The research objective of this award is to study concepts of relaxed univariate and multivariate stochastic dominance motivated from the specification of utility functions. A major challenge in risk-adjusted decision making is the assessment of a decision maker's risk/utility function associated with uncertain outcomes. The stochastic dominance concept enables the defining of preferences of one random entity (variable, vector, matrix, process, etc.) over another and therefore can be used to compare the different risks between decision alternatives. The concept of stochastic dominance is related to utility theory, which works with a class of utility functions where limited prior knowledge on a decision maker's utility function is assumed, which unfortunately results in very conservative models. Developing models, and the corresponding algorithms, that can systematically circumvent the challenges of traditional utility theory, especially when the decision is based on conflicting objectives and multiple random outcomes, is thus critically needed.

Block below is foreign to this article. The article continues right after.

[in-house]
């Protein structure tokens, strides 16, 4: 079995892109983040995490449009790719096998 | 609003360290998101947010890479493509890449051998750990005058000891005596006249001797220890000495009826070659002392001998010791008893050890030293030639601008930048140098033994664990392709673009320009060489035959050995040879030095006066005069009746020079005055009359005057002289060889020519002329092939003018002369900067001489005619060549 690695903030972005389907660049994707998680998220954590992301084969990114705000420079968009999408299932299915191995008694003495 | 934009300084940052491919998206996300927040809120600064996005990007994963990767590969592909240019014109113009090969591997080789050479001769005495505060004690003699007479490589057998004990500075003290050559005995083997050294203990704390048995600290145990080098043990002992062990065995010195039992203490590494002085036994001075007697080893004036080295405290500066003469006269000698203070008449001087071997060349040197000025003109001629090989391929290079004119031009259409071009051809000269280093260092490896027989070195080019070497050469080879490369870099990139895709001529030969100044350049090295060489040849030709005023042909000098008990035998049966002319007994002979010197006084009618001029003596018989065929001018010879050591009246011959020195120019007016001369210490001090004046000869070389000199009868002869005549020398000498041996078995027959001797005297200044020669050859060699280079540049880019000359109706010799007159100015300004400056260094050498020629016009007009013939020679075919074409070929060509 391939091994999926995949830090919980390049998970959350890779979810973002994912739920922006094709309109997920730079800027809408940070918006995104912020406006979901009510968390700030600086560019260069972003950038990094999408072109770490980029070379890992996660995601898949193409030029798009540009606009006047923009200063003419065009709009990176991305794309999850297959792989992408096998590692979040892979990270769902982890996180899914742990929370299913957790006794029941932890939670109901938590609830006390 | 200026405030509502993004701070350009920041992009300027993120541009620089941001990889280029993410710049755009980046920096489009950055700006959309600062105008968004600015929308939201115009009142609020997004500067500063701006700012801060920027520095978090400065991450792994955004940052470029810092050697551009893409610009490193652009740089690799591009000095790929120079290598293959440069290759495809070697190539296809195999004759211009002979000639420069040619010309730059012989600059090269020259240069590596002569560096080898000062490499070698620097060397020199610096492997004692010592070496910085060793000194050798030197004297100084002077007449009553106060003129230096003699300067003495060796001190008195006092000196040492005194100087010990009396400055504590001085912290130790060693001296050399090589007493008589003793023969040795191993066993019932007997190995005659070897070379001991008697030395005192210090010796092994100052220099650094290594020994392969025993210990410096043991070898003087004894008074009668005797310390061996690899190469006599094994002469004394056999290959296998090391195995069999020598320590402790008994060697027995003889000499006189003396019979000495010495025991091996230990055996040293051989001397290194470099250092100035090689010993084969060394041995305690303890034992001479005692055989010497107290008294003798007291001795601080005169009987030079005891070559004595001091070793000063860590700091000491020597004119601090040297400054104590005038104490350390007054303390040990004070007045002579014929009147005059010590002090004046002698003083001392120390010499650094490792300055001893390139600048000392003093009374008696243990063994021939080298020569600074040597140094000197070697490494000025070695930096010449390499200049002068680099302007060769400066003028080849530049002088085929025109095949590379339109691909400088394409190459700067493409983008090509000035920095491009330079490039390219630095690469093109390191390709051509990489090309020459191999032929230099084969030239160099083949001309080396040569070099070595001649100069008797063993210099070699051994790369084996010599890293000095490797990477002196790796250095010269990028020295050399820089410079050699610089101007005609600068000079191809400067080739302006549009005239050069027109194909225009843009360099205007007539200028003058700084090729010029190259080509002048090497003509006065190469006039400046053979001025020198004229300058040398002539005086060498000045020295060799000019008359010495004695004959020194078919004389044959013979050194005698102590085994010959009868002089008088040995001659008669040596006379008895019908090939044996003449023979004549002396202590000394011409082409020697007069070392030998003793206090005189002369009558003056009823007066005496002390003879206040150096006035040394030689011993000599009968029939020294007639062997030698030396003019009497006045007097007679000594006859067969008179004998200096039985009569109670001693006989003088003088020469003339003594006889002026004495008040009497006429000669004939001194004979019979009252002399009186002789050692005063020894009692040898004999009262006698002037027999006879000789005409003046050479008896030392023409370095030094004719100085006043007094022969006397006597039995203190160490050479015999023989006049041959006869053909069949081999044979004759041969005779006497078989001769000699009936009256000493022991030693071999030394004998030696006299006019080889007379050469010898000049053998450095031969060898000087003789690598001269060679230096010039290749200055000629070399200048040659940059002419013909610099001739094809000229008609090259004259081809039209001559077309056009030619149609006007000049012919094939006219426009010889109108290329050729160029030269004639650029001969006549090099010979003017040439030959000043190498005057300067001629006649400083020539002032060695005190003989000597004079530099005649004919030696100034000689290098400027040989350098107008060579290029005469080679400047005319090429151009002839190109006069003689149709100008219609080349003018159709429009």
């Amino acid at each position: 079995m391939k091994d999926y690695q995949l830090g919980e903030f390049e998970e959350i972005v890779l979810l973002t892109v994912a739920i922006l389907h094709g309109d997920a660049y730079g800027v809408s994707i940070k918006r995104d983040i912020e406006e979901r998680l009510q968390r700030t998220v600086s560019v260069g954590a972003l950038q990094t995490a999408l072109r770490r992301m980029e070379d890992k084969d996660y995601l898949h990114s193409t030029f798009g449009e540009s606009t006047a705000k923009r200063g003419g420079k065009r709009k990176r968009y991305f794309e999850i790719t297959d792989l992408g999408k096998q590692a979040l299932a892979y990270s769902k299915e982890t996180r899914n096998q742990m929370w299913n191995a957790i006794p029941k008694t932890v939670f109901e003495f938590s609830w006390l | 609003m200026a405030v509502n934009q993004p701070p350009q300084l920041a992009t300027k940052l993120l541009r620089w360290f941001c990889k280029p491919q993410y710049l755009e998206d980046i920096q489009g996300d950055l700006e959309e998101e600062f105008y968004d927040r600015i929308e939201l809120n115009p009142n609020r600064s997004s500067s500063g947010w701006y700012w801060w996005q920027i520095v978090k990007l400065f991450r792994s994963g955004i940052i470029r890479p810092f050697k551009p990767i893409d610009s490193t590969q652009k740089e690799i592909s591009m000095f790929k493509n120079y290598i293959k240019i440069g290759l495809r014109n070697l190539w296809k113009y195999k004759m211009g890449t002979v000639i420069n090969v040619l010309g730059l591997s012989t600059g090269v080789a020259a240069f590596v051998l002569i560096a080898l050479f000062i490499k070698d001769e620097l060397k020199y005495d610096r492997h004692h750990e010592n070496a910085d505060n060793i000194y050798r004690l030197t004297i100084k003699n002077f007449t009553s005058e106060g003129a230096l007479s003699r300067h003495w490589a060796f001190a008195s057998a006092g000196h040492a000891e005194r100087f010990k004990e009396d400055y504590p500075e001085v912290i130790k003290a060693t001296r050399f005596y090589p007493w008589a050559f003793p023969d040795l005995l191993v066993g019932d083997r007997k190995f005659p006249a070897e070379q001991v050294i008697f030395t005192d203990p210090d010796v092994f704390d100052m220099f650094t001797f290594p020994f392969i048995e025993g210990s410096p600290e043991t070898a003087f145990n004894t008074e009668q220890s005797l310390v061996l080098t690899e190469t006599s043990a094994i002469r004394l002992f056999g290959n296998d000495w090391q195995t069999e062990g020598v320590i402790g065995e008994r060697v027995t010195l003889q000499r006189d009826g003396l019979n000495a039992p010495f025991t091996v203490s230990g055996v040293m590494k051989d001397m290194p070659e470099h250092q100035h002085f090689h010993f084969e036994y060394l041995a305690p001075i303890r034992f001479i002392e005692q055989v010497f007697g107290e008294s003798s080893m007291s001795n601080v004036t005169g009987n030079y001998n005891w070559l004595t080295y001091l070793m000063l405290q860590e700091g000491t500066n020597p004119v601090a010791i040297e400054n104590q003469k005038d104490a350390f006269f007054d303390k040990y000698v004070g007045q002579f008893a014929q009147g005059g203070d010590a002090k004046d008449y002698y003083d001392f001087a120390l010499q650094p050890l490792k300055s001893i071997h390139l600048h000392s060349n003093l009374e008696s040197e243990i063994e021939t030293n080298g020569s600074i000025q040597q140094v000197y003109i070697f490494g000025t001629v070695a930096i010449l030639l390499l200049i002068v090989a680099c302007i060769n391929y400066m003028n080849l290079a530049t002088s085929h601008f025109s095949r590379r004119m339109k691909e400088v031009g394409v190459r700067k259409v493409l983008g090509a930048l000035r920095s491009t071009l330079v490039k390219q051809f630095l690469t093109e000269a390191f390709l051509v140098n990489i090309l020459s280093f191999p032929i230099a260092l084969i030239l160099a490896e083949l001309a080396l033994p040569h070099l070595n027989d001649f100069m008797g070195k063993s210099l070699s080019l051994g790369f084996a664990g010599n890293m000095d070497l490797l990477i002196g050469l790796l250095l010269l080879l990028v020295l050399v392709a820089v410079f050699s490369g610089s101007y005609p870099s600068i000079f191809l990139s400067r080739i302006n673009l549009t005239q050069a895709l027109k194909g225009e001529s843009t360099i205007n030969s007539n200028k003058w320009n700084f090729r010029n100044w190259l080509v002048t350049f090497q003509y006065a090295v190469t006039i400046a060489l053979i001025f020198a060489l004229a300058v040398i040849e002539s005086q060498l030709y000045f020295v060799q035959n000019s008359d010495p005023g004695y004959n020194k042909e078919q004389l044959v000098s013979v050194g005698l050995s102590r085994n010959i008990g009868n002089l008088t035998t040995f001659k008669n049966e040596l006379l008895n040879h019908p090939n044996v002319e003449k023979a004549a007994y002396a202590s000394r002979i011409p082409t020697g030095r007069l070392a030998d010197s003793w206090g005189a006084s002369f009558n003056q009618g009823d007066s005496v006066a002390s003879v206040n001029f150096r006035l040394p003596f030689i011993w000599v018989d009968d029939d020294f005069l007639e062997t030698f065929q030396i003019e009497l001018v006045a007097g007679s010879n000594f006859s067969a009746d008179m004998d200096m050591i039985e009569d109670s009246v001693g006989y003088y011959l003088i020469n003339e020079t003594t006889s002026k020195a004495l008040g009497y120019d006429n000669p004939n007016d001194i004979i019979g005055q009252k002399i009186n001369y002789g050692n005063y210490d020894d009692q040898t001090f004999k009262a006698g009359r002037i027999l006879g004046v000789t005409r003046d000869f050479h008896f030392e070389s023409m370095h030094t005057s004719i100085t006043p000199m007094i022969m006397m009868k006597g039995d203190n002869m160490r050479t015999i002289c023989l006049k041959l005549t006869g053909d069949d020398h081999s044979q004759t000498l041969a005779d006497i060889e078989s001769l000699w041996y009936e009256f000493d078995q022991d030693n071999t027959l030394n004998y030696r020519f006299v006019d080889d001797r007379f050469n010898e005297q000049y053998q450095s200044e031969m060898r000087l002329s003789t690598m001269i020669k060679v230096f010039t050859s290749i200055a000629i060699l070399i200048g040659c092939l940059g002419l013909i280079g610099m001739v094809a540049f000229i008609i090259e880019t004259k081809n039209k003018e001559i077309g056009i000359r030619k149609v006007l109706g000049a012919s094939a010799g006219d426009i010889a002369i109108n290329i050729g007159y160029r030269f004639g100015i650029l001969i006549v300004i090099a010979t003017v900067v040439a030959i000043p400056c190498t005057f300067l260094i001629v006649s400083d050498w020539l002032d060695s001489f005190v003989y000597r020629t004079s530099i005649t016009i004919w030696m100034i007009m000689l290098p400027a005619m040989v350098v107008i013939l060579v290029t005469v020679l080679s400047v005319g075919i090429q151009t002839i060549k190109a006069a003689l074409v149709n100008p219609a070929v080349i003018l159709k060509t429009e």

If successful, the results of this research will lead to the development of a new class of risk-adjusted decision models that incorporate risk in a more realistic way than currently existing techniques. Computationally efficient algorithms will be developed to solve these models.